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Distribution

Pugettia producta is found within the rocky intertidal shores between Asuncino Point, Baja California all the way up to Alaska (Rudy et al. 1987).

Biogeographic Regions: nearctic (Native )

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Geographical Range: Chichagof Island, Alaska to Ascuncion Point, Mexico

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Physical Description

Morphology

This particular family of crab has a unique, elongated carapace, looking like an upside down shovel with the handle end towards its mouth. It has four pairs of slender walking legs and a pair of modified legs called chelipeds. Their abdomen has seven segments.

The color of the crab is food-dependent, meaning that the color greatly depends on the type of algae they consume in their surrounding environment. This particular adaptation gives P. producta a natural camouflage. Mostly, the color is dark brown or olive green, but sometimes there is a mixture of the two colors. It can also be reddish orange; however, this coloring is usually found on the ventral side.

The carapace is smooth and not as hairy as the other crabs. Even in its own family, Majidae, Pugettia producta's legs appear to be smoother. Rarely do you see much debris attached to the outer surface. Their eyes are relatively close together compared to other species of crabs outside of its family.

The male has relatively larger chelipeds than the female. The males' legs are also shorter than the females' (Rudy et al.1987; Mohler et al.1997).

Range mass: 0 to 0 kg.

Other Physical Features: ectothermic ; bilateral symmetry

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Look Alikes

How to Distinguish from Similar Species: Pugettia gracilis does not grow as large, and its dorsal carapace is rough. Scyra acutifrons has a rounder, rougher carapace. The carapace of Hyas lyratus is wider in front, and is also rougher. Cancer productus is a cancer crab (and has a round carapace and no rostrum)
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Ecology

Habitat

Pugettia producta can be found in dense kelp beds, and tide pools covered in surfgrass or algae. They can also descend to the depth of 40 fathoms.

Due to its wide range of locations, the temperature range which Pugettia producta can tolerate is somewhat greater than most marine organisms(Ricketts et al. 1985).

Aquatic Biomes: coastal

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Depth Range: Intertidal to 73 m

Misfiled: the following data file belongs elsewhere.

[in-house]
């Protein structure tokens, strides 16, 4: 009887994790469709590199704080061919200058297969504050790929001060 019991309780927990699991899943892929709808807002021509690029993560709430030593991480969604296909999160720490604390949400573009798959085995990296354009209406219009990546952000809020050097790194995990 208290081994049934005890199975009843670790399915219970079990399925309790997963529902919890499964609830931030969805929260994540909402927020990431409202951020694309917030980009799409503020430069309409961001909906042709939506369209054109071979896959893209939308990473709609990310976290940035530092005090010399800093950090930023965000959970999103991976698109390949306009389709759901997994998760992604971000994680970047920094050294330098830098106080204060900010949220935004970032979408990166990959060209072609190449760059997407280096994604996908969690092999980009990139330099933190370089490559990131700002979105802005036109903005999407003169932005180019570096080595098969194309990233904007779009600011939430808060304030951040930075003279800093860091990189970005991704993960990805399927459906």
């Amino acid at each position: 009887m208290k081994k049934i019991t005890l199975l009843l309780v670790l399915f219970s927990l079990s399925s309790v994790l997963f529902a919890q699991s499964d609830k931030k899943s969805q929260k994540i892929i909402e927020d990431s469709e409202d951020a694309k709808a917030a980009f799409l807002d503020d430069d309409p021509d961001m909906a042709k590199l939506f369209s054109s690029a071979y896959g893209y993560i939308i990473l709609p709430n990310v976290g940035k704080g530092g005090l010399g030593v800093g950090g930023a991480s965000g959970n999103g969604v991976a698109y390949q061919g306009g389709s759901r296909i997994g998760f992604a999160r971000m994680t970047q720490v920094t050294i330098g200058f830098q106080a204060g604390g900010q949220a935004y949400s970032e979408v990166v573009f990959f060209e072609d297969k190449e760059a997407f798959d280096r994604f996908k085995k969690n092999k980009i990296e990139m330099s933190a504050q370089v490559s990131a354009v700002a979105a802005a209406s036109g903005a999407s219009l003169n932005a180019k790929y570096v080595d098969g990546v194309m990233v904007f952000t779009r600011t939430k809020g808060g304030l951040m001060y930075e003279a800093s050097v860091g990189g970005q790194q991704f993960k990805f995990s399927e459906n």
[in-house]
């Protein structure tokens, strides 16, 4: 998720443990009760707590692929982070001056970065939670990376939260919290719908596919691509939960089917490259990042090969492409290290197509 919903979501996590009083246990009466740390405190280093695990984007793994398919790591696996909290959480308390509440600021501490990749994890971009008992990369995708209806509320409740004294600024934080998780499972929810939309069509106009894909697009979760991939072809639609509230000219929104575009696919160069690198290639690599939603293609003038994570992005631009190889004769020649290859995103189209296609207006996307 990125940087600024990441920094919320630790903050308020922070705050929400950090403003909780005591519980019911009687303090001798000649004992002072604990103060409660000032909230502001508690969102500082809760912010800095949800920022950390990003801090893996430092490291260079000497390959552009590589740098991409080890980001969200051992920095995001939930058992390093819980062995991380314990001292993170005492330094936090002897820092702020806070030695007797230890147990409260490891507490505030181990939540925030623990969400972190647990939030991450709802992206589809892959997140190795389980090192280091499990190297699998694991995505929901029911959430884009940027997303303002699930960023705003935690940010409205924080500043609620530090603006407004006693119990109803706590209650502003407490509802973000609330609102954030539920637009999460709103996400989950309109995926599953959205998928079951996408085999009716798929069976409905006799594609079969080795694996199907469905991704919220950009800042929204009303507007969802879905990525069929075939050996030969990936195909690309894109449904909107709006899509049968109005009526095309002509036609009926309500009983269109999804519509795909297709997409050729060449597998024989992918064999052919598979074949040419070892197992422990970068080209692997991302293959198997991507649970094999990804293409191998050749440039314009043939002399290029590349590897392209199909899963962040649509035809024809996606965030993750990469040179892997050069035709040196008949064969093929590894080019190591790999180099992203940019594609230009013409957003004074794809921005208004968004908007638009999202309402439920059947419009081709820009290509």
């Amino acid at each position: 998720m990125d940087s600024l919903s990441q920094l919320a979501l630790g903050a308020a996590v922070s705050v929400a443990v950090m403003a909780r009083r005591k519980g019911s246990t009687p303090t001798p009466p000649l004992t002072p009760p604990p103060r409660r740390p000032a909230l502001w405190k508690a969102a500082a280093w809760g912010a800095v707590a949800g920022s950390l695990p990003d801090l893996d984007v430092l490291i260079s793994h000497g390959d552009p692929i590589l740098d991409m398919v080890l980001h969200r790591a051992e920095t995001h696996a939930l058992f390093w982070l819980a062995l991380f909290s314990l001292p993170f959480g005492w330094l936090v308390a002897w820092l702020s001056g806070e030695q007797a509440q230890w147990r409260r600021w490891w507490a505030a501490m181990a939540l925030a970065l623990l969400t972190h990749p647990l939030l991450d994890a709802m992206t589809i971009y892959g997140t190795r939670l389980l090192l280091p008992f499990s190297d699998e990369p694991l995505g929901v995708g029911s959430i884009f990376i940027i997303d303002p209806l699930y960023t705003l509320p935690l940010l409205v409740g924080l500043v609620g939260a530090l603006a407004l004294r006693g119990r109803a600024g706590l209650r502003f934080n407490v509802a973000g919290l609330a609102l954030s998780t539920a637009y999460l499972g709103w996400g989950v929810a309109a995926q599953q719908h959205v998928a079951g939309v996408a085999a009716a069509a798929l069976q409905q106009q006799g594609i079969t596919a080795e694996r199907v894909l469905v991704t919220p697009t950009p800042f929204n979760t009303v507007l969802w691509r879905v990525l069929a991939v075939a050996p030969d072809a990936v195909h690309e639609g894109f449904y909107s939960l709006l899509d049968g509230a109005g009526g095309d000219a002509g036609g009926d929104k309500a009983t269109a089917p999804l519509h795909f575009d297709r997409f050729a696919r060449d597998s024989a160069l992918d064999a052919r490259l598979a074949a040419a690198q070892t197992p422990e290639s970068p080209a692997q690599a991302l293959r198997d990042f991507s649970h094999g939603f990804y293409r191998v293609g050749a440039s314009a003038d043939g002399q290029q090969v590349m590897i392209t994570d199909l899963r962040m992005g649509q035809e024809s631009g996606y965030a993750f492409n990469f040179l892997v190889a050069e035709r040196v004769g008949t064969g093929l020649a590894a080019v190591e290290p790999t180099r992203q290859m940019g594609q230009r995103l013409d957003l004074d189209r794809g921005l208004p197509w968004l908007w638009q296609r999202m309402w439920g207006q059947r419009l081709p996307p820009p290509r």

Habitat: Mostly in kelp beds, either on the bottom or climbing in the kelp (photo). Also common on pilings. Juveniles may be in tidepools or around surfgrass or Fucus.

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Trophic Strategy

Primarily, P. producta is a nocturnal vegetarian. In the low rocky intertidal, the crab can been seen in surfgrass beds eating Nereosystis (bull kelp), Ulva (sea cabbage), and Fucus (rockweed). P. producta will also eat barnacles, mussels, hydroids, and bryozoans when its primary food source, algae, is scarce (Rudy et al. 1987).

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Life History and Behavior

Reproduction

Pugettia producta undergoes a terminal molt upon reaching sexual maturity. Gravid females, June to July, copulate by hard-shelled pairs. Soon, reddish-orange or yellow eggs develop underneath the female's abdomen. It is here that the eggs will stay for several months. Sometimes the eggs will remain for two generations or more before they develop into an adolescent crab (Rudy et al. 1987; Ricketts et al. 1985).

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Conservation

Conservation Status

Conservation efforts for P. producta would include making sure that there are plenty of kelp beds around for everyone, including both the farmers and the crabs.

A conservative act that a person can do is to replace the surfgrass he pulls back. After looking throughout a pool that has surfgrass on top, it is critical that one puts it back in place because animals beneath the water need their shade. A person should definitely do this when a P. producta is sited.

US Federal List: no special status

CITES: no special status